A clean solid Mako 21-22 80s with a late model motor and good trailer will fetch 10 - 15 K$. But it has to be clean and solid (pretty to look at).[]


                  • #10
                    LI - I watched the market for used makos for about a year and then spent 6 months actively looking at boats. Be careful. The cleanest Mako that I looked at was nice and shiny, had a repainted engine and was sitting on a new aluminum trailer. After questioning the patches on the bottom of the hull around the keel, the guy came clean and said someone had stolen his boat and when they were going down the highway it came lose and went crashing down the road with the trailer getting ripped off the boat. I can only imagine the problems hidden under the new bilge paint and shiny gel coat.

                    I can also tell you that there are a lot of crazy buyers out there. I was talking with one guy about his boat when he informed me that someone bought it over the phone and paid his asking price which was very steep. Once you find a good boat, it won't last long but there are some nice ones around. I found one that was an orginial owner, always trailered and very well kept and I ended up getting it for a lot less than what other boats were going for in worse shape. Take your time and learn everything you can and don't settle for a boat just because you want to get on the water. Remember, sellers will ask a premium in Spring and Summer and you can usually get your best deals in Fall and Winter.
                    1978 Mako 25 - Blind Hog
                    1985 Mako 20c - sold
                    Fort Walton Beach, FL


                    • #11
                      Some good info here, I'll add this to it:

                      LI, seems good Mako's go for a premium in the tri-state area. So, take your time and dont be afraid to travel. When my father and I decided to go for a 261 (I dont like/wont have these newer eurotransom crap) we looked at about a dozen or so hulls from Fairfield Ct down to Delaware. Happened to see one for sale down in nowheresville on the DelMarva, and being we were headed to Hatteras for some giants figured we'd check it out. Sure enough, it was the boat we were looking for. You'll know it when you see it! The above about being able to look through the dirt is very true...ours was an exceptionally clean boat...if you got past the leaves and grime that had collected in it over the winter. Anyhow, moral of the story, we picked this rig up for about $4-6K less than it would have gone for anywere in NJ. Literally could have made money by just dragging it up here. So dont be afraid to take the time and just may be very well worth it.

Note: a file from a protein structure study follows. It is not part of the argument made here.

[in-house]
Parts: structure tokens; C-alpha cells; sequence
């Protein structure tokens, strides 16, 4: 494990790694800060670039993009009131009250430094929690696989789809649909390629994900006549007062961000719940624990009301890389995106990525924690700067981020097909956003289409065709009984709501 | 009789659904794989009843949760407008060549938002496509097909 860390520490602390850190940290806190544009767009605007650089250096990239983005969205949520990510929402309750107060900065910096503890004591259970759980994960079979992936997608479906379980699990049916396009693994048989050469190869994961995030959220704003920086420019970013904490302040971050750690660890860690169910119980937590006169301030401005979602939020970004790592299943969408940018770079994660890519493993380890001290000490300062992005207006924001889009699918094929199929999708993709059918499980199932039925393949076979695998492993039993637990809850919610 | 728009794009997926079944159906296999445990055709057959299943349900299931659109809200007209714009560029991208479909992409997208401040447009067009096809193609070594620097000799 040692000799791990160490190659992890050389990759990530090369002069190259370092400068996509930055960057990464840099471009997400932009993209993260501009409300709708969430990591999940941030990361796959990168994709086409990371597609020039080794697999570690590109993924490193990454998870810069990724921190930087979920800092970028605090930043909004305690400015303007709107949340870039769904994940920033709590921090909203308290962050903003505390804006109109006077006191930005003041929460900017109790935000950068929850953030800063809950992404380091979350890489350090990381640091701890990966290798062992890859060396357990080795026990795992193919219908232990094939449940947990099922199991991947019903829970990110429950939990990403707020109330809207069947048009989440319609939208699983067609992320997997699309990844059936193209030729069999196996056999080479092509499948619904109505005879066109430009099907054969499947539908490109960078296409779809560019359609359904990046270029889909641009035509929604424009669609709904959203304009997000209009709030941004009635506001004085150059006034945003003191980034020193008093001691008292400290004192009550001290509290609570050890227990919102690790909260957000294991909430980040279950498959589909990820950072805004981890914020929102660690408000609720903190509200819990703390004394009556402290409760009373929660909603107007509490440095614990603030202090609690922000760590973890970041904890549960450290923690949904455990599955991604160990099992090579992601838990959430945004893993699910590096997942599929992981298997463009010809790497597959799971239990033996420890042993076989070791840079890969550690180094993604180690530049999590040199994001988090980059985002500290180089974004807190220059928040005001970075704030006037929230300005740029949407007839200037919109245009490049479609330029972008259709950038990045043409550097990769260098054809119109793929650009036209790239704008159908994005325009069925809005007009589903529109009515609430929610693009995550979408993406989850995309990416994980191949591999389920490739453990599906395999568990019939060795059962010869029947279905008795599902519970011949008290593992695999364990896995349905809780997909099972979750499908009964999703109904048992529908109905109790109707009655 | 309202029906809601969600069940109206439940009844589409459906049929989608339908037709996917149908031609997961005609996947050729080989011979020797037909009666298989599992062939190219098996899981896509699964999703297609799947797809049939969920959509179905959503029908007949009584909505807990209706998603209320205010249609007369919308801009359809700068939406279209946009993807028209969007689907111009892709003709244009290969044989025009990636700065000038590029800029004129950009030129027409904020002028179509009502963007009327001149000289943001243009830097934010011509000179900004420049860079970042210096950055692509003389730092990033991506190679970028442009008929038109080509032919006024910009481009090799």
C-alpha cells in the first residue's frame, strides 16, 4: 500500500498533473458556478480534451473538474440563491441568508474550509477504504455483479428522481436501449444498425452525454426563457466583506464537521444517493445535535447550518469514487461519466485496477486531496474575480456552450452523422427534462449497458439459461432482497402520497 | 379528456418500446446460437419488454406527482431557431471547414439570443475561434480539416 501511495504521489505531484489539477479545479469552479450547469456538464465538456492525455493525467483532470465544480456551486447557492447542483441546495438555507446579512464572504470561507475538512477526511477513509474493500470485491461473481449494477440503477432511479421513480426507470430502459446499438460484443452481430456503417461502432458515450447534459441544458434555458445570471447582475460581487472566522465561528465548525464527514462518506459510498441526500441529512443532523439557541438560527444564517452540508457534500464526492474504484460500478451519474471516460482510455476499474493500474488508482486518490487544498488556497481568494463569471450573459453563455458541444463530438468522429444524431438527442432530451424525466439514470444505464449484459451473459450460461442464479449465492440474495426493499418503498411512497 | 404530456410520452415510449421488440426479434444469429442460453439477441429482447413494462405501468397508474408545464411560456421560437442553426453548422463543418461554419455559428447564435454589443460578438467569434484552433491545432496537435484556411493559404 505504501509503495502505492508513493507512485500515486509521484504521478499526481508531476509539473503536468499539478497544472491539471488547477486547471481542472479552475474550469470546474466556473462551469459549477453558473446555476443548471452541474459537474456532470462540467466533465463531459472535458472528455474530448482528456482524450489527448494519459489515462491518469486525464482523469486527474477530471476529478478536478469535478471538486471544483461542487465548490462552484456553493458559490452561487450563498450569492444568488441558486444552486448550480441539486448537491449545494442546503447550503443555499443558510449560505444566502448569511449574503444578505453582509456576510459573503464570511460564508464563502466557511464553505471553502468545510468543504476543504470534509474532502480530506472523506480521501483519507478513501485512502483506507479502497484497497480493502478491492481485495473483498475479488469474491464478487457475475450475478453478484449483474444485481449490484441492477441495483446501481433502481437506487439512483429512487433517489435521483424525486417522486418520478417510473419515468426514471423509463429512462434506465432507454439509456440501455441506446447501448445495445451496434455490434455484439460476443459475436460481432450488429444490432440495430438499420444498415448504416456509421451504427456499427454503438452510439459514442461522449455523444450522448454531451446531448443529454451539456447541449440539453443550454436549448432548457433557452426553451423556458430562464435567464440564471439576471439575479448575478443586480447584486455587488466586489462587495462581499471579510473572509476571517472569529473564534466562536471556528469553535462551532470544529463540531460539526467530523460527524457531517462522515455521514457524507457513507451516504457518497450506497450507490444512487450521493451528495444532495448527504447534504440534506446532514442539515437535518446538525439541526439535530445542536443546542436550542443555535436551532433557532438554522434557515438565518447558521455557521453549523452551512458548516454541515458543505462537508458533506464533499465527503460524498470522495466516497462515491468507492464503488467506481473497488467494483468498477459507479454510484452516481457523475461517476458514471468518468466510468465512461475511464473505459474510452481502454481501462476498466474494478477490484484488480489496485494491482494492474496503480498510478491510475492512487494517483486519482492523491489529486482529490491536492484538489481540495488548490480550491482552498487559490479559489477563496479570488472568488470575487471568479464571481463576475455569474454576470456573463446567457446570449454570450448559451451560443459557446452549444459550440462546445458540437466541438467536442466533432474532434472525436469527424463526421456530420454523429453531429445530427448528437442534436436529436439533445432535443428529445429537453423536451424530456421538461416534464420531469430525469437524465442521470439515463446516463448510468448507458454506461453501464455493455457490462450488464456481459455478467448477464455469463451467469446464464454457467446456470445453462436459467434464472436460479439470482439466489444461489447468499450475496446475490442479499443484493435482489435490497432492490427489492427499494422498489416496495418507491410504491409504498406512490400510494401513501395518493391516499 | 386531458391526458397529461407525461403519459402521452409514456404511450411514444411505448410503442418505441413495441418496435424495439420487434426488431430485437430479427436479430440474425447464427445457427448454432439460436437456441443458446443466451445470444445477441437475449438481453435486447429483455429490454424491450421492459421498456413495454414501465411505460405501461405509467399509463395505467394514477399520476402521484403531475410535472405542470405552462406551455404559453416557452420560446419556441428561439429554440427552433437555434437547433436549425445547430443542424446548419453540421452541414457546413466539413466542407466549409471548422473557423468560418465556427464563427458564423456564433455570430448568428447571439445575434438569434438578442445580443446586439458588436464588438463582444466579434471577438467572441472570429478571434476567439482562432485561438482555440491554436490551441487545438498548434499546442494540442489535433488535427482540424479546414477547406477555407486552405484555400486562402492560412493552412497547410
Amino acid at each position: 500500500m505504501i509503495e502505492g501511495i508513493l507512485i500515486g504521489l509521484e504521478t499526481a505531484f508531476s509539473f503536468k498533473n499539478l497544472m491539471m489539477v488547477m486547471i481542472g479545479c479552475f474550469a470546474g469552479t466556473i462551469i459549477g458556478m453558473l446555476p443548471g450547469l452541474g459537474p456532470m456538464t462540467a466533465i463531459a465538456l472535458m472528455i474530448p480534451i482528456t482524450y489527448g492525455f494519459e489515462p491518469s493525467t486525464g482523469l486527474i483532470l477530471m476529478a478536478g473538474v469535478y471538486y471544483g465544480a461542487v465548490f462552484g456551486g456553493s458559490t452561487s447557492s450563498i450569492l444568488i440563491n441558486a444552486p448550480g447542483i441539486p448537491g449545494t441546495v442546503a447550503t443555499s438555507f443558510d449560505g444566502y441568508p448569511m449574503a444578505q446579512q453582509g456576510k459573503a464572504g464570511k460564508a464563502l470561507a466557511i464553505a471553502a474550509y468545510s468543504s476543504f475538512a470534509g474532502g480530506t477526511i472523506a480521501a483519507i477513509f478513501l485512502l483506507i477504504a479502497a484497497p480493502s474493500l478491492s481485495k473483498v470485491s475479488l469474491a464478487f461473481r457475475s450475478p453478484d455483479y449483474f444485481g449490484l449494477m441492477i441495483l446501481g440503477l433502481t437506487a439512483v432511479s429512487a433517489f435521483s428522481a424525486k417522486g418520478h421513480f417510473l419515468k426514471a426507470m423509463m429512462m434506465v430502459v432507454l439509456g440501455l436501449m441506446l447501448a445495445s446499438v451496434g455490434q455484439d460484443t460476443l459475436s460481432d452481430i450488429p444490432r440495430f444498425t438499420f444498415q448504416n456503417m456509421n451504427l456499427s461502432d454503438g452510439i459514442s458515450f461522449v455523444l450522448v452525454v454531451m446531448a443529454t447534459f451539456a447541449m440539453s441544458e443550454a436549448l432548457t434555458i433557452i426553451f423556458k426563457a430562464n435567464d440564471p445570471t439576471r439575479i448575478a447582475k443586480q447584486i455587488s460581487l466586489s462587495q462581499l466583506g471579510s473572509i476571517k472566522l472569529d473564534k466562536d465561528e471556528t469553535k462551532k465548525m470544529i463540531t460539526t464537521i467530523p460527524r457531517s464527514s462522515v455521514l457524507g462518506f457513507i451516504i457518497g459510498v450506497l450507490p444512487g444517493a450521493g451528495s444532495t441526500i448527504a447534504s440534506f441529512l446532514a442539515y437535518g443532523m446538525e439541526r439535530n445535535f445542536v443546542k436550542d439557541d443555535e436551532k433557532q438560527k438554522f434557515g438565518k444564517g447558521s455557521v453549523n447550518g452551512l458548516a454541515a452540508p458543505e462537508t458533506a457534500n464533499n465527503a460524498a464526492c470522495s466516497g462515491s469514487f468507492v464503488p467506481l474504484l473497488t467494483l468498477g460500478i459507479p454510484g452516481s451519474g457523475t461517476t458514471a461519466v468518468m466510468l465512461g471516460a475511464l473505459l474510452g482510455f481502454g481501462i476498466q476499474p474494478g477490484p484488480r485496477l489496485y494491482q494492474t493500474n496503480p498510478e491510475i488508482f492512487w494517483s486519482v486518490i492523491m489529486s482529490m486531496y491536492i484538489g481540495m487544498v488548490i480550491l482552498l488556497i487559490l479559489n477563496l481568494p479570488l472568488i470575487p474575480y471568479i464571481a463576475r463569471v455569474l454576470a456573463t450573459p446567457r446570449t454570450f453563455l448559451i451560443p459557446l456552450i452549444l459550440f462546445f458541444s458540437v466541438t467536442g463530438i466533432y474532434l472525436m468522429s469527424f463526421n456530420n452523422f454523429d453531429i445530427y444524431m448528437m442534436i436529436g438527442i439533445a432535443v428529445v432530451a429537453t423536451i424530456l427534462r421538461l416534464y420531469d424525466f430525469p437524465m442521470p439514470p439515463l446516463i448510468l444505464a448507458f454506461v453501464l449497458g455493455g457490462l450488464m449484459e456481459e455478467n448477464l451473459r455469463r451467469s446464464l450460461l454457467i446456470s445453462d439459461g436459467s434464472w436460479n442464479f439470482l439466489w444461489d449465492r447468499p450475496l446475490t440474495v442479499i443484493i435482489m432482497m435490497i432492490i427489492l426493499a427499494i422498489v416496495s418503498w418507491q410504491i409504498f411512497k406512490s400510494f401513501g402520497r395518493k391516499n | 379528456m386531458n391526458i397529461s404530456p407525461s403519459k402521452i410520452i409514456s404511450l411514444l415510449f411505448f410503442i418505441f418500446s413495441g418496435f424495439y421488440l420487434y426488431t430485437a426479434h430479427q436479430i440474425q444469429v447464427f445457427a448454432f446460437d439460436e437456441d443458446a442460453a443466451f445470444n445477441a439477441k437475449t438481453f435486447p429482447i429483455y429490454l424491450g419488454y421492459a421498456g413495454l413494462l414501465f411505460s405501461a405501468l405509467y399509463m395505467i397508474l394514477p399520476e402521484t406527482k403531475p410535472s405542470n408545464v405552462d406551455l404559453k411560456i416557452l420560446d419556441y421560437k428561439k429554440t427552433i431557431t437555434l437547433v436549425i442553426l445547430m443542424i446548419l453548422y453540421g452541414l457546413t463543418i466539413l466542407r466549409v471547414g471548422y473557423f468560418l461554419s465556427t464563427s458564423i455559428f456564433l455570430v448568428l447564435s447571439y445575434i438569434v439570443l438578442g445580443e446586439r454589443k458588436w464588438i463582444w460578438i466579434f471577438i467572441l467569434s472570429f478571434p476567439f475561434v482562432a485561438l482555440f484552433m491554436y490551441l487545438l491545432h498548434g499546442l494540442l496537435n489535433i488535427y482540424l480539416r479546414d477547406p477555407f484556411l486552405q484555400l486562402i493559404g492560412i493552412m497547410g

1990 261 T/2001 200 HPDIs[br]Basking Ridge/Mantoloking NJ[br]


                      • #12
                        All of this is great info. But what I found was most important was to react fast and with cash. In So. Fla. there are so many people into buying stuff and selling for a profit that if you wait for the boat trader or the classifieds you are already almost too late. A good mako goes fast and you have to be the first to get to her. I got the best deal in the world because...

                        1) My friend knew a guy who was selling.

                        2) I responded immediately.

                        3) "Can you look at it on Sunday?" "No, right NOW!!"

                        4) Show up with cash, bill of sale, tow vehicle. whatever

                        Not everyone is like us guys on this forum. There are a lot of people who want out from under their Makos, Boston whalers, Grady Whites...) Find them. There is nothing better than getting a great deal and both parties leave happy.


                        • #13
                          Great info i say thanks to you all for the help i will look carefully and be ready to act when the time is right the direction you guys have sent me is of great help and will be used to my advantage.This site is the best source of information i have ever seen,the project boats are outstanding keep it up i'm hooked.Thanks again HANK


                          • #14
                            Li Mako-

                            Bought my first Mako (1991 Mako 201) in Corpus Christi, Texas in 2000 for 11K. Trailered it home to Boston, used it for two years, buffed the hull, restored the teak, had engine overhauled and replaced crossmember on trailer. Wound up selling it in 2002 to family outside of Boston for $17,000.

                            Four months later, I found my present bought (1991 Mako 231) in Palm Beach Gardens. Flew down there after having it surveyed, and towed her back to Boston. Although I can't imagine selling this boat, because I love it dearly, I could easily make a ton of money if I did.

                            Dont want you to think that hauling boats up north is a 100% surefire way to make some cash, but if you do your homework and know what you are looking wont loose money.

                            Good luck.



                            • #15
                              I saw my 25 on a trailer behind a warehouse in Philly.I stopped and asked the guy how much he wanted for it he said 10000.00,I said no thanks but if you want 7000.00 give me a call,3 weeks later he called.I sold the pair of 150 Johnsons for 3000.00.I am in the process of rebiuling the interior (totaly gutted).My first project and I'm having fun except for all the itching.